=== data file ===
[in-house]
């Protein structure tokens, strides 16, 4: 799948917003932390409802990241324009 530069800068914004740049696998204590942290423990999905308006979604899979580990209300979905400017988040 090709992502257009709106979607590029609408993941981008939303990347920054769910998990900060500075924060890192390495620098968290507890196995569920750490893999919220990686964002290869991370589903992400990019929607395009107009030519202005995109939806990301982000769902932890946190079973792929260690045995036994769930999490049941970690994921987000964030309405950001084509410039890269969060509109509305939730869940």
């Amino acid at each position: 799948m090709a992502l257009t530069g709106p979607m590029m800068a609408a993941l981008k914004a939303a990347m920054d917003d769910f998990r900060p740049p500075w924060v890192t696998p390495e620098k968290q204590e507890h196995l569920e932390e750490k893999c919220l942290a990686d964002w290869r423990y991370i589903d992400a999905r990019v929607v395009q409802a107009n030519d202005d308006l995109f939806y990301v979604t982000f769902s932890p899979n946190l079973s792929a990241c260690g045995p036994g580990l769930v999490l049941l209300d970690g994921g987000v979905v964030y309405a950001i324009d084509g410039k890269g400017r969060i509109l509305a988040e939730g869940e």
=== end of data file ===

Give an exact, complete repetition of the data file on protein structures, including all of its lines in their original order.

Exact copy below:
[in-house]
């Protein structure tokens, strides 16, 4: 799948917003932390409802990241324009 530069800068914004740049696998204590942290423990999905308006979604899979580990209300979905400017988040 090709992502257009709106979607590029609408993941981008939303990347920054769910998990900060500075924060890192390495620098968290507890196995569920750490893999919220990686964002290869991370589903992400990019929607395009107009030519202005995109939806990301982000769902932890946190079973792929260690045995036994769930999490049941970690994921987000964030309405950001084509410039890269969060509109509305939730869940």
């Amino acid at each position: 799948m090709a992502l257009t530069g709106p979607m590029m800068a609408a993941l981008k914004a939303a990347m920054d917003d769910f998990r900060p740049p500075w924060v890192t696998p390495e620098k968290q204590e507890h196995l569920e932390e750490k893999c919220l942290a990686d964002w290869r423990y991370i589903d992400a999905r990019v929607v395009q409802a107009n030519d202005d308006l995109f939806y990301v979604t982000f769902s932890p899979n946190l079973s792929a990241c260690g045995p036994g580990l769930v999490l049941l209300d970690g994921g987000v979905v964030y309405a950001i324009d084509g410039k890269g400017r969060i509109l509305a988040e939730g869940e």